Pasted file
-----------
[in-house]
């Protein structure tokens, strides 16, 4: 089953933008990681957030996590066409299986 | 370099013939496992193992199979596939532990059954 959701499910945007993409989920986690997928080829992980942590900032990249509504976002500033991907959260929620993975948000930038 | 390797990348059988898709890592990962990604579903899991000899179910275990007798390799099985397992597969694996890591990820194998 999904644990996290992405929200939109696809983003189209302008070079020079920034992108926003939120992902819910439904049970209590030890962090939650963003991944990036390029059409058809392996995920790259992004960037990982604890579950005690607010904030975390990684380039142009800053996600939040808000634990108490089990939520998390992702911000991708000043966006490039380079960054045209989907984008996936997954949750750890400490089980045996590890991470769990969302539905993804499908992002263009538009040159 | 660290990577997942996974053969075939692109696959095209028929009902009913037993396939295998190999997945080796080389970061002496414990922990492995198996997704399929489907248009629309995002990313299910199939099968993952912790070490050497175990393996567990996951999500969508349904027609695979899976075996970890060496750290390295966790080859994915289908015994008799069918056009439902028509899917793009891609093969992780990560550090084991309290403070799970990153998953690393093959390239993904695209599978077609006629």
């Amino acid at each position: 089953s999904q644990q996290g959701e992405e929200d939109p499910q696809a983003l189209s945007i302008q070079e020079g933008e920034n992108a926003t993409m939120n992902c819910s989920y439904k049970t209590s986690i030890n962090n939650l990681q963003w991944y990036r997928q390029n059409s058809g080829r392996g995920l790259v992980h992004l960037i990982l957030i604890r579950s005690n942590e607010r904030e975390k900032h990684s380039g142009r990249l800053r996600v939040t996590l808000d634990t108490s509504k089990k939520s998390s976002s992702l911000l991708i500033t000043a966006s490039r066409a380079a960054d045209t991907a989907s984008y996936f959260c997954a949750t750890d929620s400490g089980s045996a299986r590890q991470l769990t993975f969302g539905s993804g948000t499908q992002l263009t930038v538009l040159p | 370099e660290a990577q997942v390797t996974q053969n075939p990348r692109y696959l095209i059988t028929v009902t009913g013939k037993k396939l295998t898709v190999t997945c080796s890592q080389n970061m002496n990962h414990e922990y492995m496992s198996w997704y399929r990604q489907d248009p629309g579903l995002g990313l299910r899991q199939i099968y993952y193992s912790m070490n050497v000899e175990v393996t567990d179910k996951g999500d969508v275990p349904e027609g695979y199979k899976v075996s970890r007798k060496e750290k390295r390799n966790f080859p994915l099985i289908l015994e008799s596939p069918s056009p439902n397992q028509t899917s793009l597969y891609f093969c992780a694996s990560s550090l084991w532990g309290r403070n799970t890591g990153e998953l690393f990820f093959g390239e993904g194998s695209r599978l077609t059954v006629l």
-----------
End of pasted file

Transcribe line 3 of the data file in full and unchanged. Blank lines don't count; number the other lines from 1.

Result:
């Amino acid at each position: 089953s999904q644990q996290g959701e992405e929200d939109p499910q696809a983003l189209s945007i302008q070079e020079g933008e920034n992108a926003t993409m939120n992902c819910s989920y439904k049970t209590s986690i030890n962090n939650l990681q963003w991944y990036r997928q390029n059409s058809g080829r392996g995920l790259v992980h992004l960037i990982l957030i604890r579950s005690n942590e607010r904030e975390k900032h990684s380039g142009r990249l800053r996600v939040t996590l808000d634990t108490s509504k089990k939520s998390s976002s992702l911000l991708i500033t000043a966006s490039r066409a380079a960054d045209t991907a989907s984008y996936f959260c997954a949750t750890d929620s400490g089980s045996a299986r590890q991470l769990t993975f969302g539905s993804g948000t499908q992002l263009t930038v538009l040159p | 370099e660290a990577q997942v390797t996974q053969n075939p990348r692109y696959l095209i059988t028929v009902t009913g013939k037993k396939l295998t898709v190999t997945c080796s890592q080389n970061m002496n990962h414990e922990y492995m496992s198996w997704y399929r990604q489907d248009p629309g579903l995002g990313l299910r899991q199939i099968y993952y193992s912790m070490n050497v000899e175990v393996t567990d179910k996951g999500d969508v275990p349904e027609g695979y199979k899976v075996s970890r007798k060496e750290k390295r390799n966790f080859p994915l099985i289908l015994e008799s596939p069918s056009p439902n397992q028509t899917s793009l597969y891609f093969c992780a694996s990560s550090l084991w532990g309290r403070n799970t890591g990153e998953l690393f990820f093959g390239e993904g194998s695209r599978l077609t059954v006629l």